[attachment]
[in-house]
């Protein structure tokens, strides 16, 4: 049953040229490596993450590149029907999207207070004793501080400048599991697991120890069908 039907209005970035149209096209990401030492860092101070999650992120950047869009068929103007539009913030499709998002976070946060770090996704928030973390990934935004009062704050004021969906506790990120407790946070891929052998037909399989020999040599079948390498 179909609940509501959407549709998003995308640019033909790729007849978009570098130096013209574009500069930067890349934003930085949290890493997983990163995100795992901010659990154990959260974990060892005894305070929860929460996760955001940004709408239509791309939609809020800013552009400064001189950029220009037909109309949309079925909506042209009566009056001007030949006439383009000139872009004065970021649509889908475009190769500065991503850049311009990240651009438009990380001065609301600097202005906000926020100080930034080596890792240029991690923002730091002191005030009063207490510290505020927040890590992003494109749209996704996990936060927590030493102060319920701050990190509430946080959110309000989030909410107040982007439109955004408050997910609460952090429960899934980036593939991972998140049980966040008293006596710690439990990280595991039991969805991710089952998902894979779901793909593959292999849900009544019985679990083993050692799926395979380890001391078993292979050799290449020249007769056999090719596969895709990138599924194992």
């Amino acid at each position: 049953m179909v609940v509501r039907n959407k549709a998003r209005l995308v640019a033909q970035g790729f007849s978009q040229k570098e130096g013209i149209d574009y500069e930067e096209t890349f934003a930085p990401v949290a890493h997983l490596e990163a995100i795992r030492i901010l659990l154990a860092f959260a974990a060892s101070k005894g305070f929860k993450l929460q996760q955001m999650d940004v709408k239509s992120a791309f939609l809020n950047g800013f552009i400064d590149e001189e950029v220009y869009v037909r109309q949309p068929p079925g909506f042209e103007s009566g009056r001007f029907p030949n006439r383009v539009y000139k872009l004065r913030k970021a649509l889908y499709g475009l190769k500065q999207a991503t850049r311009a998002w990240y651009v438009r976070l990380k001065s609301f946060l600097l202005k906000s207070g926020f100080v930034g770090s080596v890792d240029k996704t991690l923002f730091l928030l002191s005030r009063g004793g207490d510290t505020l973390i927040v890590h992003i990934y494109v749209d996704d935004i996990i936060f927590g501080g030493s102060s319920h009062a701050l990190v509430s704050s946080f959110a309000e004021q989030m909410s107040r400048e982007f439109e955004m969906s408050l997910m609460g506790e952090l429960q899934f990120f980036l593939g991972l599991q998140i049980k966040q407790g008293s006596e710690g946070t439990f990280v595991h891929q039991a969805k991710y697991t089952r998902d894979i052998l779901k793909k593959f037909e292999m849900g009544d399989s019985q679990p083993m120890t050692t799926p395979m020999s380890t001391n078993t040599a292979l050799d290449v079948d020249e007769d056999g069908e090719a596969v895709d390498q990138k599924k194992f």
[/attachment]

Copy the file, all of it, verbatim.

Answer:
[in-house]
């Protein structure tokens, strides 16, 4: 049953040229490596993450590149029907999207207070004793501080400048599991697991120890069908 039907209005970035149209096209990401030492860092101070999650992120950047869009068929103007539009913030499709998002976070946060770090996704928030973390990934935004009062704050004021969906506790990120407790946070891929052998037909399989020999040599079948390498 179909609940509501959407549709998003995308640019033909790729007849978009570098130096013209574009500069930067890349934003930085949290890493997983990163995100795992901010659990154990959260974990060892005894305070929860929460996760955001940004709408239509791309939609809020800013552009400064001189950029220009037909109309949309079925909506042209009566009056001007030949006439383009000139872009004065970021649509889908475009190769500065991503850049311009990240651009438009990380001065609301600097202005906000926020100080930034080596890792240029991690923002730091002191005030009063207490510290505020927040890590992003494109749209996704996990936060927590030493102060319920701050990190509430946080959110309000989030909410107040982007439109955004408050997910609460952090429960899934980036593939991972998140049980966040008293006596710690439990990280595991039991969805991710089952998902894979779901793909593959292999849900009544019985679990083993050692799926395979380890001391078993292979050799290449020249007769056999090719596969895709990138599924194992």
């Amino acid at each position: 049953m179909v609940v509501r039907n959407k549709a998003r209005l995308v640019a033909q970035g790729f007849s978009q040229k570098e130096g013209i149209d574009y500069e930067e096209t890349f934003a930085p990401v949290a890493h997983l490596e990163a995100i795992r030492i901010l659990l154990a860092f959260a974990a060892s101070k005894g305070f929860k993450l929460q996760q955001m999650d940004v709408k239509s992120a791309f939609l809020n950047g800013f552009i400064d590149e001189e950029v220009y869009v037909r109309q949309p068929p079925g909506f042209e103007s009566g009056r001007f029907p030949n006439r383009v539009y000139k872009l004065r913030k970021a649509l889908y499709g475009l190769k500065q999207a991503t850049r311009a998002w990240y651009v438009r976070l990380k001065s609301f946060l600097l202005k906000s207070g926020f100080v930034g770090s080596v890792d240029k996704t991690l923002f730091l928030l002191s005030r009063g004793g207490d510290t505020l973390i927040v890590h992003i990934y494109v749209d996704d935004i996990i936060f927590g501080g030493s102060s319920h009062a701050l990190v509430s704050s946080f959110a309000e004021q989030m909410s107040r400048e982007f439109e955004m969906s408050l997910m609460g506790e952090l429960q899934f990120f980036l593939g991972l599991q998140i049980k966040q407790g008293s006596e710690g946070t439990f990280v595991h891929q039991a969805k991710y697991t089952r998902d894979i052998l779901k793909k593959f037909e292999m849900g009544d399989s019985q679990p083993m120890t050692t799926p395979m020999s380890t001391n078993t040599a292979l050799d290449v079948d020249e007769d056999g069908e090719a596969v895709d390498q990138k599924k194992f």